For more information or to schedule an appointment to donate, call 1-800-RED CROSS (1-800-733-2767) or visit redcrossblood.org. Donors can also use the Red Cross Blood Donor App, which is free and available for download now. It can be found in app stores by searching for American Red Cross, visiting redcross.org/apps or redcrossblood.org/bloodapp, or by texting BLOODAPP to 90999 for a direct link to download. Message and data rates for texting may apply.

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Home of Grace Eyeing Campus Upgrades in the Near Future.

As we move into 2018, the opioid crisis continues to grow, as well as addiction to methamphetamines, alcohol, and various other mind-altering substances. We see billboards popping up declaring war on addiction. Recovery support groups grow in number and influence. We hear more and more frequently about major drug busts involving fentanyl, meth, marijuana, and other drugs. But there is hope.

In !965 Bill Barton Sr. founded the Home of Grace in Vancleave, MS. When he started out he had two mobile homes and a piece of land beside a creek, out in the woods. There is no way he could have known then what his vision would eventually become. 

billbarton Home of Grace Eyeing Campus Upgrades in the Near Future.

Today, the Home of Grace has two campuses. In 2009 the men’s campus completed a project that moved most of the campus from the creek bank, up the hill. There was always a problem with flooding because of its location in a low-lying area next to the creek. The move up the hill put everything out of the flood zone, except the chapel. The men’s campus is now located up the hill from the original campus, in Vancleave, and the women’s campus is located off of Martin Bluff road in Gautier. Since its inception the Home of Grace has helped almost 40,000 people, from 49 of the 50 states.

billbarton Home of Grace Eyeing Campus Upgrades in the Near Future.

Some people might think it would be enough to simply maintain what they have, but that is not the case. Plans are now actively being worked on to increase the size, capacity, and effectiveness of the Home of Grace for years to come. While the men’s campus has a capacity of 120 clients, and the women a capacity of 40, there is always need for more.

The Home of Grace is currently run by Josh Barton, grandson of Bill Barton Sr. His brother Clay Barton works alongside him. I recently spoke with Clay about the future of the Home of Grace, and asked him to detail for me any upcoming plans for the Home of Grace. Clay was kind enough to give me some time and do just that. Below is a series of questions and answers from that conversation.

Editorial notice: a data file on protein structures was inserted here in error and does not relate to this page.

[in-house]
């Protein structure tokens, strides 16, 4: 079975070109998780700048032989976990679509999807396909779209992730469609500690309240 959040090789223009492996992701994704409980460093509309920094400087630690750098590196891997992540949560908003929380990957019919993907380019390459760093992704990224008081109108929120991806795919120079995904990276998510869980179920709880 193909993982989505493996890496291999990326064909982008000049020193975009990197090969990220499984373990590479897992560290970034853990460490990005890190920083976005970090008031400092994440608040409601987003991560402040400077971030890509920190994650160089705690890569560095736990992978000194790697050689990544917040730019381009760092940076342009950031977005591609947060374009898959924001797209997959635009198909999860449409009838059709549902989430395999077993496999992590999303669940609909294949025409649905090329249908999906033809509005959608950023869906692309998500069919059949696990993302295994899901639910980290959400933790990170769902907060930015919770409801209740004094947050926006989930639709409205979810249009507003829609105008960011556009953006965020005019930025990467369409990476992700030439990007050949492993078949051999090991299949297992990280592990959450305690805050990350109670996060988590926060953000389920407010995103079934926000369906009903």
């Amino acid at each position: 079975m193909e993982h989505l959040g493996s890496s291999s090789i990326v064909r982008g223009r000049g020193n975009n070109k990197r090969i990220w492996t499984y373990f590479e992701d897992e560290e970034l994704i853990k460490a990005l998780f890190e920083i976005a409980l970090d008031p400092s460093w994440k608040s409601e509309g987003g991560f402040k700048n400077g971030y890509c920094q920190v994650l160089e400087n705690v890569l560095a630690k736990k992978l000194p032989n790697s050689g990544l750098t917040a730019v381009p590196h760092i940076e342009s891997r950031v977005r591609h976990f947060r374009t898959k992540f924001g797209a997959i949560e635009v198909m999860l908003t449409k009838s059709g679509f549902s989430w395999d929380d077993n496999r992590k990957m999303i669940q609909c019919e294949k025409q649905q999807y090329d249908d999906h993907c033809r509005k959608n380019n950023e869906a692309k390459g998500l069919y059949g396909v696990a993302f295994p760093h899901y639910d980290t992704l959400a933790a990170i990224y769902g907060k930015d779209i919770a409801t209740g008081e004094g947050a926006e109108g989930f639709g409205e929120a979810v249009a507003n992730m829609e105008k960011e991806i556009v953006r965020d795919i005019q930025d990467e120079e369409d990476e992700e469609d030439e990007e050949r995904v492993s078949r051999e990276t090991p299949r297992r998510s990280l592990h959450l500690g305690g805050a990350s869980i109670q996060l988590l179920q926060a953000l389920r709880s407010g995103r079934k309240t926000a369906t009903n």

What upcoming plans are there for the two campuses?

“Our men’s campus project is more of a completion and expansion project that includes moving the chapel up the hill. We’ve been at capacity and running a wait list for some time now. We also need more classroom and office space. Also, our women’s campus is currently located in an area growing in crime rates, violence, and drug activity. Additionally, the facilities were not originally designed for residential recovery, which presents crowded living spaces, and less then ideal accommodations.”

I’ve heard about upcoming projects involving a new chapel on the men’s campus, up the hill with the rest of the campus, and a new women’s campus. How will that impact the Home of Grace’s ability to accomplish its mission?

“These two projects will allow us to increase our capacity to help more men and women struggling with addiction, and do so in an environment more conducive to safe rehabilitation.” 

Are there any other building projects planned within the next 5 years?

“There are two possible capital opportunities coming up, in addition to what I’ve already discussed. 1) We may look to relocate the administrative offices to an offsite location which will free up office space on the main campus. 2) We were blessed by a very large donation of gym equipment, enough to furnish both campuses with a workout facility.”